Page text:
Asia could by 2050 emerge as the leading region of a global wind sector that’s supplying one-third of the world’s power – if a huge ramp-up in investment backs the industry, said the International Renewable Energy Agency (Irena).
Irena said it is “technically and economically feasible” for wind to be the largest single source of power by mid-century, with more than 6,000GW in place, ten times the level installed now.
Under the ambitious growth pathway Asia would be the leading force in wind power, with 2,600GW, more than half of onshore installations and 60% of offshore capacity, said the body’s report Future of Wind released for the start of the China Wind Power industry event in Beijing.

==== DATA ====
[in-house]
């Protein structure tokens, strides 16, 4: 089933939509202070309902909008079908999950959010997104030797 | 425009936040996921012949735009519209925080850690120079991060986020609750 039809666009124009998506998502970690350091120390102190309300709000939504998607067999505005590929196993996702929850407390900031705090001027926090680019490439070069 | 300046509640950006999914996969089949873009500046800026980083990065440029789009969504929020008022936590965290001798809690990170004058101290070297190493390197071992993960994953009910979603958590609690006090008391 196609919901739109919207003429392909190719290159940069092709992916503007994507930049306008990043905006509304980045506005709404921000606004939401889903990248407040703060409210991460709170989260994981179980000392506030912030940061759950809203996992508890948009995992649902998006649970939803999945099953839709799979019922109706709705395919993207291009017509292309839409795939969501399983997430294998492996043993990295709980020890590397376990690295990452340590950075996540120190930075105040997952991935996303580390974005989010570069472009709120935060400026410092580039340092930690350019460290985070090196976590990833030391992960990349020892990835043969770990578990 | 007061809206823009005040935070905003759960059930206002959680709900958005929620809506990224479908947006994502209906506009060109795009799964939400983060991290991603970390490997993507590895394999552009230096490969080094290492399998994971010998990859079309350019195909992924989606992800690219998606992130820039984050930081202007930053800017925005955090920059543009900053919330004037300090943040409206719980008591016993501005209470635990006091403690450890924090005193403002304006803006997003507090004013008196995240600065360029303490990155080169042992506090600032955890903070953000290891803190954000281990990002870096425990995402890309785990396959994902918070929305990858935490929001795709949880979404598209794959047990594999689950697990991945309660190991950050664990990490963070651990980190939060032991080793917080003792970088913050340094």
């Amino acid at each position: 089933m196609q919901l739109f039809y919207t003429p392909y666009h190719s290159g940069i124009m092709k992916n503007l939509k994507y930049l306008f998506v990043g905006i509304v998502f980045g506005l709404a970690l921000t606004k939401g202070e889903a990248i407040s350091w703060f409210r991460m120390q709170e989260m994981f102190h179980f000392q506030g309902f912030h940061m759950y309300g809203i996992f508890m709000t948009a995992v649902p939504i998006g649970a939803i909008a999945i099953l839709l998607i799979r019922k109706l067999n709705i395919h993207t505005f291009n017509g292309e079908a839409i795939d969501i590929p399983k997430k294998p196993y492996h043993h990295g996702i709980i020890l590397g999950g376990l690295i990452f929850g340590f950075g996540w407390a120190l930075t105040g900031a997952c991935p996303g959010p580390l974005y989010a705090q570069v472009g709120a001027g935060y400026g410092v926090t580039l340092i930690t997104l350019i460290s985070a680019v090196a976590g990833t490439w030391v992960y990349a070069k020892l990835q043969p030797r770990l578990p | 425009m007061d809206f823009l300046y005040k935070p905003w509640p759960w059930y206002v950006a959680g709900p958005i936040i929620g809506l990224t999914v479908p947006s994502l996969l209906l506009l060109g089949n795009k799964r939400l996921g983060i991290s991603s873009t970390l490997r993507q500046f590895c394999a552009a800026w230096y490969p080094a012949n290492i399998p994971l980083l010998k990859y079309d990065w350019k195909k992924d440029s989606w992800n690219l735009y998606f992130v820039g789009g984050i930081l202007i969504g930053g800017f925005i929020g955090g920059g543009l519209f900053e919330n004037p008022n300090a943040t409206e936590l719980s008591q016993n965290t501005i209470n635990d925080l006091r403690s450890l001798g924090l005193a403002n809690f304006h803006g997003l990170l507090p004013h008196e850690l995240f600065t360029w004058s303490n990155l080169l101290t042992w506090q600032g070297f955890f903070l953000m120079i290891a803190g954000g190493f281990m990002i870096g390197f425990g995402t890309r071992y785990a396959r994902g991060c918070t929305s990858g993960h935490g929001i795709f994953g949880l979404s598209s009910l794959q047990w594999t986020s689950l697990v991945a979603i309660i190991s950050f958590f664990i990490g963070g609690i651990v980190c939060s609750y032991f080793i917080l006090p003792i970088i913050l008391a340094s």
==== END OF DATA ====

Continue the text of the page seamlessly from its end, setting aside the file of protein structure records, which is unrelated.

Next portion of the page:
But achieving that level of expansion will need a massive boost in investment – an annual $211bn in 2050 for onshore wind, up from a current $67bn, and $100bn a year offshore compared to $19bn now.
Irena director general Francesco La Camera said: “Our roadmap for a global energy transformation to 2050 shows that it is technically and economically feasible to ensure a climate-safe, sustainable energy future. Unlocking global wind energy potential will be particularly important. In fact, wind energy could be the largest single source of power generation by mid-century under this path.”
Irena claimed wind could also be a “veritable jobs motor” employing six million by the middle of the century.